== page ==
Posted by: dougery | June 10, 2011

The Stoats Nextdoor

The last thing I wanted to do yesterday evening was drive home from work and clean the house. Yet L and I are heading up to VT for the weekend and we’re having someone drop by to feed the cats and it is probably poor form to have tumbleweeds of cat hair drifting down the hallway. So we vacuumed and mopped and scrubbed and spritzed. All the while Rihanna or the Avalanches or whatever were blaring on L’s laptop. And even still I heard what I first thought was a bird trapped in the other side of the farmhouse.

I went down the hallway that leads to the other side, which we’ve barricaded with a large bookcase so as not to confuse guests that, say, there’s a bathroom on the other side of the door and not a gigantic half-finished kitchen, and saw that our fatter, greedier and much more clever cat was very interested in what lay on the other side of said bookcase and door. The chirping was louder now, but something about it made me think squirrel or animal instead of bird. Either way I was going to have to check things out.

I walked around outside and entered the side door, careful to be quiet and not have a cornered squirrel leap up and rip my face off. You think I’m joking but there is very little funny about a cornered squirrel. Those things are basically a bunch of needle teeth and tiny scalpel claws and they can jump 8 feet up in the air with ease. I rounded the interior door, the chirping louder still and saw a bit of brown fur and doubled back. Not good. Trapped animal. Best get the landlord.

The landlord in this case lives 30 yards away. I jogged the short bit of paving stones and knocked on the door playing the “just wanted to let you know I heard and went over and blah blah blah I’m not trespassing card” rather than the “I’m a bit of coward here and need back-up and a more experienced animal let-er out-er” card. She and her daughter came down and we headed over.

Daughter, in wilderness training at summer college and brandishing a spade, led the way. No sooner had she stepped in side the future kitchen then I heard a soul-crushing

“Aaaaawwwwwwwwww!”

Turns out there were 2 baby somethings cuddling and rough-housing and chirping. No bigger than small brown hamsters with eyes barely open and bright white bellies and inch long dark black furry tails. Now as cute and adorable and heart meltingly kittenish as they were, our landlord couldn’t exactly keep them inside. We gathered them up, L discovering a 3rd then a 4th in various hidden spots (behind stacked paint cans in a cupboard and inside a pilaster that wraps around a plumbing duct. Meanwhile we were doing wiki research and googling various things trying to figure out what these little guys were. There were certainly in the weasel family but out where we were there are plenty of odd species that aren’t all that common. Turns out we’re 99% sure they are stoats.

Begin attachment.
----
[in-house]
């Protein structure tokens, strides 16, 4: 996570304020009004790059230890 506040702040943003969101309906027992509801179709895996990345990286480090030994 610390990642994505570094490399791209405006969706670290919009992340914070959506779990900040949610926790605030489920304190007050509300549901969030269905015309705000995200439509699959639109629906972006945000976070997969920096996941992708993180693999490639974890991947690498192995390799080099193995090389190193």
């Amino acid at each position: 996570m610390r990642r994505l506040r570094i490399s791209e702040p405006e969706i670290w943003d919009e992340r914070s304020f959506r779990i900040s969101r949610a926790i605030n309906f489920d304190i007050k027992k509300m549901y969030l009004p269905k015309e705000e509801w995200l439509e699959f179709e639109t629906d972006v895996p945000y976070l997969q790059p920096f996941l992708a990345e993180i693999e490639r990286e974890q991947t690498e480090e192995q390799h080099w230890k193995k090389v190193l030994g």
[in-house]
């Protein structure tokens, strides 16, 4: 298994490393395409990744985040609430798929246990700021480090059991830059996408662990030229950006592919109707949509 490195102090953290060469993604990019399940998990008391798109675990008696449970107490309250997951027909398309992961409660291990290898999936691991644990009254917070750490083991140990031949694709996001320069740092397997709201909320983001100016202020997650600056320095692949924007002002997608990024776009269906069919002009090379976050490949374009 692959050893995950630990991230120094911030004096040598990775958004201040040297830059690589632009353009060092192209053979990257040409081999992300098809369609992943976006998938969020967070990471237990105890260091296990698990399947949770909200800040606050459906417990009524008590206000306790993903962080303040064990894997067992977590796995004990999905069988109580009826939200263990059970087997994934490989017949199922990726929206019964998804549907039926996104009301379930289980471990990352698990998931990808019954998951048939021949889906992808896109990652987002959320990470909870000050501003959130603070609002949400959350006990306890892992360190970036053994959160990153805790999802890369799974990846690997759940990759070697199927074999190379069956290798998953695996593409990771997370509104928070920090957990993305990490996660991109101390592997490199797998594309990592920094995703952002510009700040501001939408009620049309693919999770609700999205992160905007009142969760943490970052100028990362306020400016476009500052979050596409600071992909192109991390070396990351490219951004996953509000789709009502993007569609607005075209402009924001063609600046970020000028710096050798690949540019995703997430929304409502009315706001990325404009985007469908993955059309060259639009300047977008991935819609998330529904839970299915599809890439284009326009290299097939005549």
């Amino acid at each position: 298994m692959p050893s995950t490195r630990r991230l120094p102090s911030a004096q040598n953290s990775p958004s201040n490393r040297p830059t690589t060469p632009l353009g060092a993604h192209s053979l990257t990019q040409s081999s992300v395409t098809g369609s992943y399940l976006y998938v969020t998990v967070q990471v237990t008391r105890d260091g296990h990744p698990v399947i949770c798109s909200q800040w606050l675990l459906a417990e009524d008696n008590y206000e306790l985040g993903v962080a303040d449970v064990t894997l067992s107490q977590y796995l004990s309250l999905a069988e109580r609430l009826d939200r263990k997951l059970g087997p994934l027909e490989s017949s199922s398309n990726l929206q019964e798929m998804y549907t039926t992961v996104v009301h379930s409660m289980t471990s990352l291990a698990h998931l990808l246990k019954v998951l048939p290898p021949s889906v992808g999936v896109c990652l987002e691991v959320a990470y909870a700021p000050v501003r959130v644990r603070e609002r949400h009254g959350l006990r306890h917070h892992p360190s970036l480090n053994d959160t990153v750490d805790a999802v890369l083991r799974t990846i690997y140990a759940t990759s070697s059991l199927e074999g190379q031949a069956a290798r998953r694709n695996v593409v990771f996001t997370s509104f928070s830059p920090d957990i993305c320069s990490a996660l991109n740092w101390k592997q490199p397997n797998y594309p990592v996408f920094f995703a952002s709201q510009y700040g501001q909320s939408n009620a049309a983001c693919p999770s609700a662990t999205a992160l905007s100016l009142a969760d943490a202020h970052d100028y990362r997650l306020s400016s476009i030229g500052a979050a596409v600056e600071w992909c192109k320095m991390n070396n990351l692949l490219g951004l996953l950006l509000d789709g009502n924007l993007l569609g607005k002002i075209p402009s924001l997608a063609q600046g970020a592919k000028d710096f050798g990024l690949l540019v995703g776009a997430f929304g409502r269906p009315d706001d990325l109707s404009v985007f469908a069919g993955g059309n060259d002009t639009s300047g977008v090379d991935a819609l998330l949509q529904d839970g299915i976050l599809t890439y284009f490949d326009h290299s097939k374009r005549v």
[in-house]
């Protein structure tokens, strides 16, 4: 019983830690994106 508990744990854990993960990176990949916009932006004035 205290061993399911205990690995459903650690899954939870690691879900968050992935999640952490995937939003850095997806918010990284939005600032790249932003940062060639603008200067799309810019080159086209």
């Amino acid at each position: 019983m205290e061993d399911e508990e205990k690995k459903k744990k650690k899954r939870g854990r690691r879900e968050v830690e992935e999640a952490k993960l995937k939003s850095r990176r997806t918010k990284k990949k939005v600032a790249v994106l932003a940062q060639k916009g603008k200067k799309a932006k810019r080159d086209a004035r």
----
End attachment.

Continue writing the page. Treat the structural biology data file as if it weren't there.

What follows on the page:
In the end, whenever mankind and nature mix there is unfortunate sadness. The kits looked and acted far too young to take care of themselves on their own but needed to be out of the house. An animal rescue shelter would be able to do very little besides take these little guys away from their Mom. Either Mom Stoat would find them and take care of them or our scents, even through gloved hands, would make her abandon them. Or even worse, we might have just gave one of the great many other predators a very tasty and easy meal.

This morning I saw Mom Stoat about 20 yards from the house, standing near the brook on her back legs, about a foot tall, a real skinny elongated kind of hamster. Our landlord and her daughter were over on the other side, probably making sure the coast was still clear. Stoats are actually very helpful to have around, as long as you aren’t raising chickens, since they eat a ton of mice and voles and other varmints. I’m sure we’ll cross paths again.

Watching: Mad Men S4

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Responses

  1. Are you making this up?? I never heard of a stoat before.

  2. it’s basically just a weasel with a meanstreak.

    I did a little research on it because I am a huge nature nerd and was struck by one thing in particular. Their reproductive cycle is like something out of science fiction. Basically, they mate, the fertilized eggs develop to about 200 cells and then stop maturing for like 8 or 9 months. Among other things, this allows for baby stoats, 2 to 3 weeks old, ones that don’t even have their eyes open yet, to mate, get fertilized and *then* grow up, and then 9 months later when the kit is mature the embryos begin to develop like they would in most mammals. So freaking bizarre.


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